to a recent article in the Washington Post the newest hippest way to listen to
music is via turntables and vinyl. Since I’m probably the last person who
should weigh in on what is and isn’t au courant, I’ll confine my comments to
what I do know – music and sound quality.
records make perfect sense, sometimes. Especially if you’re a fan of 70’s and
80’s pop and rock music because much of the obscure stuff never migrated to
silver discs. Vinyl also offers the advantages of 12-inch by 12-inch real
estate for graphics, liner notes, photographs, and anything else an artist
wants to include. And then there’s sequencing – unlike CDs, LPs by their very
physical nature coerce the listener into listening to a complete side of music
in an order determined by the LP’s creators. I consider that a good thing.
old-school audiophiles and reviewers currently hold up the stereo LP as the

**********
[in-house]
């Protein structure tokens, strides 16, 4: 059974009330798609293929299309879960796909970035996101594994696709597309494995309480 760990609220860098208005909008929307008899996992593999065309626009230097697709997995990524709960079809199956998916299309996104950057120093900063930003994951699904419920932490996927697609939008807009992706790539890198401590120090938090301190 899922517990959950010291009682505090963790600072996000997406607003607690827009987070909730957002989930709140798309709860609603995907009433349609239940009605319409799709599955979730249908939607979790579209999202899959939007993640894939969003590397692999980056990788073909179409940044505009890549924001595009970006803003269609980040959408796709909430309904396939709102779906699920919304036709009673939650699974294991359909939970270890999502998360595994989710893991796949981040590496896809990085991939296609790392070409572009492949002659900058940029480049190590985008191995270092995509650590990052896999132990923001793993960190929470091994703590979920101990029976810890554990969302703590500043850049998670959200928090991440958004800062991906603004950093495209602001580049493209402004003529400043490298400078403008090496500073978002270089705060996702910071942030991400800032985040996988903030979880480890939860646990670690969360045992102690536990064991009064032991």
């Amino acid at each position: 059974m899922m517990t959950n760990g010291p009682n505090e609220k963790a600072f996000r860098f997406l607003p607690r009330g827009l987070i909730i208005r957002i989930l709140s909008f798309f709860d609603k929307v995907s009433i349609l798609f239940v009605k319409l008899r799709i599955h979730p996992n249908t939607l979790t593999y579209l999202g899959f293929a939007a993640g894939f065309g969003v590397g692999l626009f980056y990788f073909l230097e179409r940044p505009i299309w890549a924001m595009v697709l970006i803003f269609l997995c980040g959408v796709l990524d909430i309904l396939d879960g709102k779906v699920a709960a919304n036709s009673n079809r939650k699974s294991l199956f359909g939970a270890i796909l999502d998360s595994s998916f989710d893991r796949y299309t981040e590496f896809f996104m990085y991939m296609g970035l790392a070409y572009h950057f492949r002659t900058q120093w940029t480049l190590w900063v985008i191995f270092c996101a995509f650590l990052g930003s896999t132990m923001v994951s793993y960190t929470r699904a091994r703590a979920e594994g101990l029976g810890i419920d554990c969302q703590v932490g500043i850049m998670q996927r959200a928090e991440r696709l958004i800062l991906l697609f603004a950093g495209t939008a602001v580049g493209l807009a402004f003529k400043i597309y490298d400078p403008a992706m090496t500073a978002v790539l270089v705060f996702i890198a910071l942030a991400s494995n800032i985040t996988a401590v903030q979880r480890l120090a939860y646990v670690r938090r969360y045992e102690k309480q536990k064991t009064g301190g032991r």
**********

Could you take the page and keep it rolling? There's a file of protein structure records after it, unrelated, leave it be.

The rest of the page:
alpha reference musical source. Here is where I must demur. I’m not saying there
aren’t a thousand or even two thousand great sounding stereo LPs out there, but
frankly I’m not interested in limiting myself to those few titles when I sit
down to listen to music.
law aside (his simple truth went like this – “the better the sound, the worse
the performance”), there are far more good-sounding, nay, even reference-level
CDs and digital music files in the world than there are good-sounding stereo
LPs. And the number of reference-quality high-resolution music files is growing
every day from sources such as 2L, Reference Recordings, and MA Recordings and
available via downloads from HD Tracks.
excuse me if I don’t get all misty-eyed at the prospect of thousands of hipster
youths parading down main street, USA, waving their fave LPs while chanting,
“Analog YES, Digital NO!” as the saviors of analog audio.
till they discover Scrabble.